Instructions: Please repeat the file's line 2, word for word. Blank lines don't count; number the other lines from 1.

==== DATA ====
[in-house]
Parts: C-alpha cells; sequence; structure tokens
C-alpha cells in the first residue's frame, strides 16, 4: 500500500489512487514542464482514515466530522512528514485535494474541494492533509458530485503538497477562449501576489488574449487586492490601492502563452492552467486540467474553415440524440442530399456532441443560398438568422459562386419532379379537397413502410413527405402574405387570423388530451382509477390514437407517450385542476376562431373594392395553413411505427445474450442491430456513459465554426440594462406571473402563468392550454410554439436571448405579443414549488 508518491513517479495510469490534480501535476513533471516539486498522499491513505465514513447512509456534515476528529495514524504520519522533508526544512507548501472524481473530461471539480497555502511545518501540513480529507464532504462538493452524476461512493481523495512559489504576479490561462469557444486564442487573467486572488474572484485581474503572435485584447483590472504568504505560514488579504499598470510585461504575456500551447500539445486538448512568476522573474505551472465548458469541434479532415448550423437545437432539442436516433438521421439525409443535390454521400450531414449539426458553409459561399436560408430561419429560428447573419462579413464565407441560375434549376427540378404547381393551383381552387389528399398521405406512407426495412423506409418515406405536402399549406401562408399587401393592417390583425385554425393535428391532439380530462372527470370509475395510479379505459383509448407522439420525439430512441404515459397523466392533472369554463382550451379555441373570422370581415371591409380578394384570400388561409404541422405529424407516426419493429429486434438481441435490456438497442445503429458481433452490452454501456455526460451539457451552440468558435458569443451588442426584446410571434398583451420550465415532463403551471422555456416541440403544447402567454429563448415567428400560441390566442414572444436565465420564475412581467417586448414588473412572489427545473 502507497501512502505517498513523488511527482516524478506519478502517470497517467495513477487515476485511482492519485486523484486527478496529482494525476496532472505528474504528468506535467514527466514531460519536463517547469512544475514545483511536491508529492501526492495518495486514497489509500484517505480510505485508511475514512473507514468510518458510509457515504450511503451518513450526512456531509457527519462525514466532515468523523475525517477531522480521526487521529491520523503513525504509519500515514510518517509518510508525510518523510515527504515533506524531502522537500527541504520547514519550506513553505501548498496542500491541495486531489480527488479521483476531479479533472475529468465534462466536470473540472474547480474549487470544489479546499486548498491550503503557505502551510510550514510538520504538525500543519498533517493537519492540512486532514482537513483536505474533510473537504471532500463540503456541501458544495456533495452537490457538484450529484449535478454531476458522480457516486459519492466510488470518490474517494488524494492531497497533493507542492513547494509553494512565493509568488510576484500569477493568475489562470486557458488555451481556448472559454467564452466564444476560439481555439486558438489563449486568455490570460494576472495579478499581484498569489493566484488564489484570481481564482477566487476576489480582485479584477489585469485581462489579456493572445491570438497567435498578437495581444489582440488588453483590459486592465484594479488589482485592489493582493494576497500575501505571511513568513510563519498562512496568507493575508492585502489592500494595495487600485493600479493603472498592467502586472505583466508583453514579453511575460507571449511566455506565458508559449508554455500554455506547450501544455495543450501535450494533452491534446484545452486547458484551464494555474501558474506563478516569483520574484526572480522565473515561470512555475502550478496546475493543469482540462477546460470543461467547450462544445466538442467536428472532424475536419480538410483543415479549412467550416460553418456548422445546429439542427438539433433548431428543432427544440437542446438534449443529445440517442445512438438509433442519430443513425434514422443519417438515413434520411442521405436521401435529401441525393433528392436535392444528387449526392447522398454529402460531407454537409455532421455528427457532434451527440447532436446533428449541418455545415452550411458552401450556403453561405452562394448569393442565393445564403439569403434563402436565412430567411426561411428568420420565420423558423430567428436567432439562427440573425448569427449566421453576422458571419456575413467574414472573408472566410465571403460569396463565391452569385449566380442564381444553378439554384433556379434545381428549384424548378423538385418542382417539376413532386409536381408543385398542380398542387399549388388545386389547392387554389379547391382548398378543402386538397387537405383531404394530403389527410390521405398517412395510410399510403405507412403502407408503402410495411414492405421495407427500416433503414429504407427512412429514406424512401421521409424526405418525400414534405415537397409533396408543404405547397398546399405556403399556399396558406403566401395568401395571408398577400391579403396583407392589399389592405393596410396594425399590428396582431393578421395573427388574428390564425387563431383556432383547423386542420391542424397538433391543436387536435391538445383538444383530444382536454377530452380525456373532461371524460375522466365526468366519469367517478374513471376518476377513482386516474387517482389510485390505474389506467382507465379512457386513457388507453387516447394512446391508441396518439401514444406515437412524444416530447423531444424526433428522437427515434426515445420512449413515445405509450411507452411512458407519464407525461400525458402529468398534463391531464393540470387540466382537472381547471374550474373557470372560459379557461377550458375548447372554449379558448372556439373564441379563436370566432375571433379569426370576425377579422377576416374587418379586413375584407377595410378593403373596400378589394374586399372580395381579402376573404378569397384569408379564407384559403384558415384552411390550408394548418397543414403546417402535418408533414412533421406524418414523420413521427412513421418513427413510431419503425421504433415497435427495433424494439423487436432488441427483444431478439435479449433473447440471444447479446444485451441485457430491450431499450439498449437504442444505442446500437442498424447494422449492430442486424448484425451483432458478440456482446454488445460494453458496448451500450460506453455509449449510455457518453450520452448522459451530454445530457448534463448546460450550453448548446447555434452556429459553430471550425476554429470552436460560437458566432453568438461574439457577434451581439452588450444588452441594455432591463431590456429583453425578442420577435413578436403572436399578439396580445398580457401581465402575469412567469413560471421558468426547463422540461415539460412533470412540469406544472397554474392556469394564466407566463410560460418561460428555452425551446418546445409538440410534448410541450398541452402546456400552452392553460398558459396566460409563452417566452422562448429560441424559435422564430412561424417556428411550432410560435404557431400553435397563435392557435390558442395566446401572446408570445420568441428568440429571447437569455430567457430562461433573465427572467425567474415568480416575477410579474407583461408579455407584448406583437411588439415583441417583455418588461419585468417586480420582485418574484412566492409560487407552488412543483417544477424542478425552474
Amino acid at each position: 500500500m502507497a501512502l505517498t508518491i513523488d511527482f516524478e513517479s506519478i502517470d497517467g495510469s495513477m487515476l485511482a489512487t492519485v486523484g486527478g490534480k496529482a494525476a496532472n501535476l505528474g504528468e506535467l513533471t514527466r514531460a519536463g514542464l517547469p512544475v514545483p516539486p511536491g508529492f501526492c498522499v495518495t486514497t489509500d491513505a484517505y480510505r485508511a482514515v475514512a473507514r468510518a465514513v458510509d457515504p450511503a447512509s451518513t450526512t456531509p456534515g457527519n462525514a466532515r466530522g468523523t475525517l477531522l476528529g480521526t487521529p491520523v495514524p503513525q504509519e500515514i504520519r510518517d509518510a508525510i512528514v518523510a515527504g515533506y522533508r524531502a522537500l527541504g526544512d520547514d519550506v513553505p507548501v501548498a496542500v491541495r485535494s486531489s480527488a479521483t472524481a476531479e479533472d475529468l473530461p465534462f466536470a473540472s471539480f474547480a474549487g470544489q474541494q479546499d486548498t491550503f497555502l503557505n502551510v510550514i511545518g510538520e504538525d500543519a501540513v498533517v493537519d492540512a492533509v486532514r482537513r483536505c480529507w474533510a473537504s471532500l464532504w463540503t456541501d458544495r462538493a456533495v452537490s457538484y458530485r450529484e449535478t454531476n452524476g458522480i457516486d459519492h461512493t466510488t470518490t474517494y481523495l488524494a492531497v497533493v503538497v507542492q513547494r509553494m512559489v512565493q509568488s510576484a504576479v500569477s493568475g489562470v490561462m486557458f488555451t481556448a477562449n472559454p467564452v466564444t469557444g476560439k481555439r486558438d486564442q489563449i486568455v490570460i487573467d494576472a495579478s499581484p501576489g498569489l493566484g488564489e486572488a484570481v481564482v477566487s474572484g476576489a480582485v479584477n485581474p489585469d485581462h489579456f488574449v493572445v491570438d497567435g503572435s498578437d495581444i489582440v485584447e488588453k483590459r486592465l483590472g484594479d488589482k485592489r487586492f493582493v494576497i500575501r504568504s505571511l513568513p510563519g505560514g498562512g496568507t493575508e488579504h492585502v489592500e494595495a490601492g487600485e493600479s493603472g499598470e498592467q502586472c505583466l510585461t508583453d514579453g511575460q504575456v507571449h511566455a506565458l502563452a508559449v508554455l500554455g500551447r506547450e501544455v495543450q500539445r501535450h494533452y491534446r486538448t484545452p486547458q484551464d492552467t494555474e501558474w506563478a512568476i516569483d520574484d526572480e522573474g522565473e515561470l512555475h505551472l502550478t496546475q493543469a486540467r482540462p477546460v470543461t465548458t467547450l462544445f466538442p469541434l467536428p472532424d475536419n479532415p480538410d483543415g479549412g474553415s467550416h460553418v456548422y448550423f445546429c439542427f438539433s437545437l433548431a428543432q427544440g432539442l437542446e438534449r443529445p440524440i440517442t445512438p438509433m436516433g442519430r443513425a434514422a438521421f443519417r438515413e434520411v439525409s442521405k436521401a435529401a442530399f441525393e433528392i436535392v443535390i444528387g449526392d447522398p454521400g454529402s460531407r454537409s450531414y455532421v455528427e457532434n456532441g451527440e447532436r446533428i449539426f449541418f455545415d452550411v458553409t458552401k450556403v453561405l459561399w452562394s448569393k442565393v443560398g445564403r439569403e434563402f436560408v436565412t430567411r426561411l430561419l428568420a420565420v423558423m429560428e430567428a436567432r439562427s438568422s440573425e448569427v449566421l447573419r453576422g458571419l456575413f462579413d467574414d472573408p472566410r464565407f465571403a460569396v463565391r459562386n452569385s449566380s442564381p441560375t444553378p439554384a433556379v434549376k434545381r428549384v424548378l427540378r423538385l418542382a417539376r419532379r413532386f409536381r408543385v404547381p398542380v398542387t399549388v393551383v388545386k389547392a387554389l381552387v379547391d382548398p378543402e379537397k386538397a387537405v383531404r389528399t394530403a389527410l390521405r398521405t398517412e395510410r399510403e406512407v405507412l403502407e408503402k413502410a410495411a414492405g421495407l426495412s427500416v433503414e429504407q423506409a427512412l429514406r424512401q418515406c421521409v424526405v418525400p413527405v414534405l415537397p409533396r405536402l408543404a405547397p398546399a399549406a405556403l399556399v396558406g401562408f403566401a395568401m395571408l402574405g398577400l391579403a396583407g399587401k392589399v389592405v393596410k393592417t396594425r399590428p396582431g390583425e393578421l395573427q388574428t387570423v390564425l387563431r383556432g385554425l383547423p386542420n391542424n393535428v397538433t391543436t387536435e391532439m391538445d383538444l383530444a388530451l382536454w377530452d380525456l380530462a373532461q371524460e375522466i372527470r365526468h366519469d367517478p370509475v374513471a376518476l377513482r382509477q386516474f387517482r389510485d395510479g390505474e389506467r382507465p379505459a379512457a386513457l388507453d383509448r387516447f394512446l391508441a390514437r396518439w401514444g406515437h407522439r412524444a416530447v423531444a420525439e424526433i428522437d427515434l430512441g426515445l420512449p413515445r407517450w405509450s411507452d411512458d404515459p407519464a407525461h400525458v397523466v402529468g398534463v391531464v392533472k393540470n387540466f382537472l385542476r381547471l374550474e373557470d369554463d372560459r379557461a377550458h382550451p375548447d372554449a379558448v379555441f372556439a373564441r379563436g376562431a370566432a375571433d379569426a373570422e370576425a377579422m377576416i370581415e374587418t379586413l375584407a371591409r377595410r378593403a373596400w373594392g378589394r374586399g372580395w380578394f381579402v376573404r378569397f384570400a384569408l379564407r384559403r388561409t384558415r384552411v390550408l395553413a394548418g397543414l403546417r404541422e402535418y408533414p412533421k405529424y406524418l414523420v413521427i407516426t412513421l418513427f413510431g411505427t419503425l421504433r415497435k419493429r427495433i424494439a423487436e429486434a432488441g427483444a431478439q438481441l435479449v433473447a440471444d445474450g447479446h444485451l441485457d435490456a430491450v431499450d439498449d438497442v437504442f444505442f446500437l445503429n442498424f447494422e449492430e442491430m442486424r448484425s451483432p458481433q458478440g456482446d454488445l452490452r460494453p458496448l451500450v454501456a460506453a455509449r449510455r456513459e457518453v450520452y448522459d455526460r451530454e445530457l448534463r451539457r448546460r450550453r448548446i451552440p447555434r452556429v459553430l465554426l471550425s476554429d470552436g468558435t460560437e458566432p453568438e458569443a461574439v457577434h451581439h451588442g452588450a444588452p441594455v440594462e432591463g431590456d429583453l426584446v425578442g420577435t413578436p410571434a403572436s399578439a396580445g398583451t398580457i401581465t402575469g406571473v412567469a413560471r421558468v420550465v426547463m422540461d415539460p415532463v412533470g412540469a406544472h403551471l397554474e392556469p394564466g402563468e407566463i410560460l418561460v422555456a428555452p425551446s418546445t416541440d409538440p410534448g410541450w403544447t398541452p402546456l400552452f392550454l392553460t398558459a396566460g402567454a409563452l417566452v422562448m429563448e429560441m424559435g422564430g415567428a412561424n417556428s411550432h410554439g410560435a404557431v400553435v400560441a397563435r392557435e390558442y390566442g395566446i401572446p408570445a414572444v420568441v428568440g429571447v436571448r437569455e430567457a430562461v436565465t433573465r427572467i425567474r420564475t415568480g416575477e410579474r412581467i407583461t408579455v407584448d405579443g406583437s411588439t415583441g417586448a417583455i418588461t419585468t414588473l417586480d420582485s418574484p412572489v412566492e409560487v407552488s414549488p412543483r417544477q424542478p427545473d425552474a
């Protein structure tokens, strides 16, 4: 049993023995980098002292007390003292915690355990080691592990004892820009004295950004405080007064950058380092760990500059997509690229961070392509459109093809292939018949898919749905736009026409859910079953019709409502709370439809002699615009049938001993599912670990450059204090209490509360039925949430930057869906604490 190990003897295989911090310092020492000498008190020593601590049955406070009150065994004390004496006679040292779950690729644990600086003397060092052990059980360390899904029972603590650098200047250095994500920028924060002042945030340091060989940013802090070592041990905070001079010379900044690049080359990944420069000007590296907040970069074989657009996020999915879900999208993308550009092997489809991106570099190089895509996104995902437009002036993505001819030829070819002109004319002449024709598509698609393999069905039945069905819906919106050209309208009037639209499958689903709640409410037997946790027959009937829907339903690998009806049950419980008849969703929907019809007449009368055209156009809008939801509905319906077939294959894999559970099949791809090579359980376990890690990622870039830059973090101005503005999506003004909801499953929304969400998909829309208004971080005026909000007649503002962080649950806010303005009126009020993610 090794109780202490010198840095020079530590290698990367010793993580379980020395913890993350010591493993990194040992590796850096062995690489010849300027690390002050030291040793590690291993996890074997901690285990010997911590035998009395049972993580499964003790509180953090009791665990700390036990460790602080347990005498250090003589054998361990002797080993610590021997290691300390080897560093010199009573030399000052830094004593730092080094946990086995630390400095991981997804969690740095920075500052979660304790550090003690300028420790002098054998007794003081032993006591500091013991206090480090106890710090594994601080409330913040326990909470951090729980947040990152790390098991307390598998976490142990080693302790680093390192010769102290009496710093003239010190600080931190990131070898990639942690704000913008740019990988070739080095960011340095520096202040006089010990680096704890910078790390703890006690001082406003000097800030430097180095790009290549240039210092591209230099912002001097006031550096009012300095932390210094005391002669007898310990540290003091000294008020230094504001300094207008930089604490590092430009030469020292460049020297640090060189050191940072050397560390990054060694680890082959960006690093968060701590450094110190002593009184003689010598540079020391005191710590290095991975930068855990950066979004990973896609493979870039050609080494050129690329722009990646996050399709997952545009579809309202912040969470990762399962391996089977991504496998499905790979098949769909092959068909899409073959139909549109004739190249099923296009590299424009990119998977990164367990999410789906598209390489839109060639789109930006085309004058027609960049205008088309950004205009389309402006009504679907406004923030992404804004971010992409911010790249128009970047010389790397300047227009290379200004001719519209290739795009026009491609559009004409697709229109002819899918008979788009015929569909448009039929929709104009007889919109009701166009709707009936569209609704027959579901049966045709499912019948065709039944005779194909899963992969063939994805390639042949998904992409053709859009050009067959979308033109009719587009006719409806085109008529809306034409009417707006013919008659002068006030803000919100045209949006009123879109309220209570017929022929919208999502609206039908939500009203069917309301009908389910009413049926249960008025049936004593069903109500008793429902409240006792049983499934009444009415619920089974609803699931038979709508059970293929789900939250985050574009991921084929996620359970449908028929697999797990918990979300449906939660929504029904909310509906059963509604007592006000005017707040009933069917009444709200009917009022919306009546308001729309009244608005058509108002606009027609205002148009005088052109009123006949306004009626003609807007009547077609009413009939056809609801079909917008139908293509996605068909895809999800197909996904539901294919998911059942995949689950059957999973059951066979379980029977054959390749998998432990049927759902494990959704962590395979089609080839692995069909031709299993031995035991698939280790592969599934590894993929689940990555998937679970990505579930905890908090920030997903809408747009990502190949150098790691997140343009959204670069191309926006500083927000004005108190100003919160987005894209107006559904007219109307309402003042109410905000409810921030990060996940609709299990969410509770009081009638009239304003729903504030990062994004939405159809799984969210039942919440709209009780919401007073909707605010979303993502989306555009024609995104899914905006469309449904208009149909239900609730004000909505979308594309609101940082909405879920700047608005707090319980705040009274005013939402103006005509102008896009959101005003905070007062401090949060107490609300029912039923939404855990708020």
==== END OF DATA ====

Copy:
Parts: C-alpha cells; sequence; structure tokens